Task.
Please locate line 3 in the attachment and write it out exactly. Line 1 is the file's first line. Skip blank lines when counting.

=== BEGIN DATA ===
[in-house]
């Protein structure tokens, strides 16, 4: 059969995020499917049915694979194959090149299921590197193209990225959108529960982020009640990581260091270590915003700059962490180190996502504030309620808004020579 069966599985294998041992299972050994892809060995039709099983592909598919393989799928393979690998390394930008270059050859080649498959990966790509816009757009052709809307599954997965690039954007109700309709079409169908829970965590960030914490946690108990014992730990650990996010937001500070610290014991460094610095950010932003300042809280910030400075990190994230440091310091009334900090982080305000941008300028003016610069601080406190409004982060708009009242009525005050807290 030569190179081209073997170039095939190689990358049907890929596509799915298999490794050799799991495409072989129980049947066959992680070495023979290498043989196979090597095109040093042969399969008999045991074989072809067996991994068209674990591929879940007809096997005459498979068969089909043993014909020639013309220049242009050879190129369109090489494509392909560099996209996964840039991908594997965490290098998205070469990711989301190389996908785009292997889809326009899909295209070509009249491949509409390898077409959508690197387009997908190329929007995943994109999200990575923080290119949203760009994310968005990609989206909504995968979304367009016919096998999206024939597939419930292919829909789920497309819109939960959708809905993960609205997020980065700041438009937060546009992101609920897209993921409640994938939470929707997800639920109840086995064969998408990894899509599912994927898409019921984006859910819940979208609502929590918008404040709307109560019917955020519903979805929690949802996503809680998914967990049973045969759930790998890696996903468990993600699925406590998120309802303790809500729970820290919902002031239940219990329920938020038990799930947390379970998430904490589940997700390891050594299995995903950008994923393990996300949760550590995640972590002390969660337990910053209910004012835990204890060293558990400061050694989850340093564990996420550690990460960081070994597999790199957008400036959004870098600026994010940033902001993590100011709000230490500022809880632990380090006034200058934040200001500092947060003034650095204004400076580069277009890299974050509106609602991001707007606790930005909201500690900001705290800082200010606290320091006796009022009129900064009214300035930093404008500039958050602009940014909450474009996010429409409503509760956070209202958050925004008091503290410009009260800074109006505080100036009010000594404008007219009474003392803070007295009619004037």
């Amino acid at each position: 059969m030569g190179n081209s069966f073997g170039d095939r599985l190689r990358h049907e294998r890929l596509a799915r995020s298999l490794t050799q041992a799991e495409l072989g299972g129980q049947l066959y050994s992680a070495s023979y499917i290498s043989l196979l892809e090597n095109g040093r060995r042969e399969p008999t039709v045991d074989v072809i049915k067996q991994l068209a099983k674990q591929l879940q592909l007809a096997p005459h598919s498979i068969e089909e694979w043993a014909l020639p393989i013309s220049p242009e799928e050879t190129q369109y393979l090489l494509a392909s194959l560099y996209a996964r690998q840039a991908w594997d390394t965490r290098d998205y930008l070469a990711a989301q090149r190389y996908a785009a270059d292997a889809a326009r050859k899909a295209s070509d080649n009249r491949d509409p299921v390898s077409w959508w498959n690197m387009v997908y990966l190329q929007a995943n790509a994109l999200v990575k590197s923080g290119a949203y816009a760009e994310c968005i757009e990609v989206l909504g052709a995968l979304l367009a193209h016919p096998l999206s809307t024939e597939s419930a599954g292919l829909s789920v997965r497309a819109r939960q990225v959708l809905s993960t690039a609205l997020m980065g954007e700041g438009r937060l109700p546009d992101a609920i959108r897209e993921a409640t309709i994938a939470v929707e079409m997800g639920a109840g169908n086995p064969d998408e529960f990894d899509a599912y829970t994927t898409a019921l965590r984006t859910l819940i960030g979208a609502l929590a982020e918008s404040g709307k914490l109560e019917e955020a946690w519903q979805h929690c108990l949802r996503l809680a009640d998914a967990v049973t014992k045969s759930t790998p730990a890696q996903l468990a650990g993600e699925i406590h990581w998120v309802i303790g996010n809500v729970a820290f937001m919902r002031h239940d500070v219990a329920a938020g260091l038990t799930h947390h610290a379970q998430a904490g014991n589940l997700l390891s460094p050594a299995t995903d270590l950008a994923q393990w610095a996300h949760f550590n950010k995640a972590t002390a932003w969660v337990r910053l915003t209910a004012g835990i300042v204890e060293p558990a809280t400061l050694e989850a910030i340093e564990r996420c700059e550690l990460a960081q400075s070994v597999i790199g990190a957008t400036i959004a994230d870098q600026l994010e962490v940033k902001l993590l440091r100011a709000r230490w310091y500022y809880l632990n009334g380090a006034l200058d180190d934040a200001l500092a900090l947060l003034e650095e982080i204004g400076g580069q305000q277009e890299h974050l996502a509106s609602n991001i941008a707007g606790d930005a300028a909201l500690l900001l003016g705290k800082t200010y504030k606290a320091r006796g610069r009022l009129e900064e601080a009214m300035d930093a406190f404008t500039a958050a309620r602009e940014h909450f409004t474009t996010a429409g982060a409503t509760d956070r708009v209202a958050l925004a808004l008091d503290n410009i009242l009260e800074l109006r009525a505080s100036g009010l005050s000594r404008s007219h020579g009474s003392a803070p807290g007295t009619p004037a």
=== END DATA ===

């Amino acid at each position: 059969m030569g190179n081209s069966f073997g170039d095939r599985l190689r990358h049907e294998r890929l596509a799915r995020s298999l490794t050799q041992a799991e495409l072989g299972g129980q049947l066959y050994s992680a070495s023979y499917i290498s043989l196979l892809e090597n095109g040093r060995r042969e399969p008999t039709v045991d074989v072809i049915k067996q991994l068209a099983k674990q591929l879940q592909l007809a096997p005459h598919s498979i068969e089909e694979w043993a014909l020639p393989i013309s220049p242009e799928e050879t190129q369109y393979l090489l494509a392909s194959l560099y996209a996964r690998q840039a991908w594997d390394t965490r290098d998205y930008l070469a990711a989301q090149r190389y996908a785009a270059d292997a889809a326009r050859k899909a295209s070509d080649n009249r491949d509409p299921v390898s077409w959508w498959n690197m387009v997908y990966l190329q929007a995943n790509a994109l999200v990575k590197s923080g290119a949203y816009a760009e994310c968005i757009e990609v989206l909504g052709a995968l979304l367009a193209h016919p096998l999206s809307t024939e597939s419930a599954g292919l829909s789920v997965r497309a819109r939960q990225v959708l809905s993960t690039a609205l997020m980065g954007e700041g438009r937060l109700p546009d992101a609920i959108r897209e993921a409640t309709i994938a939470v929707e079409m997800g639920a109840g169908n086995p064969d998408e529960f990894d899509a599912y829970t994927t898409a019921l965590r984006t859910l819940i960030g979208a609502l929590a982020e918008s404040g709307k914490l109560e019917e955020a946690w519903q979805h929690c108990l949802r996503l809680a009640d998914a967990v049973t014992k045969s759930t790998p730990a890696q996903l468990a650990g993600e699925i406590h990581w998120v309802i303790g996010n809500v729970a820290f937001m919902r002031h239940d500070v219990a329920a938020g260091l038990t799930h947390h610290a379970q998430a904490g014991n589940l997700l390891s460094p050594a299995t995903d270590l950008a994923q393990w610095a996300h949760f550590n950010k995640a972590t002390a932003w969660v337990r910053l915003t209910a004012g835990i300042v204890e060293p558990a809280t400061l050694e989850a910030i340093e564990r996420c700059e550690l990460a960081q400075s070994v597999i790199g990190a957008t400036i959004a994230d870098q600026l994010e962490v940033k902001l993590l440091r100011a709000r230490w310091y500022y809880l632990n009334g380090a006034l200058d180190d934040a200001l500092a900090l947060l003034e650095e982080i204004g400076g580069q305000q277009e890299h974050l996502a509106s609602n991001i941008a707007g606790d930005a300028a909201l500690l900001l003016g705290k800082t200010y504030k606290a320091r006796g610069r009022l009129e900064e601080a009214m300035d930093a406190f404008t500039a958050a309620r602009e940014h909450f409004t474009t996010a429409g982060a409503t509760d956070r708009v209202a958050l925004a808004l008091d503290n410009i009242l009260e800074l109006r009525a505080s100036g009010l005050s000594r404008s007219h020579g009474s003392a803070p807290g007295t009619p004037a």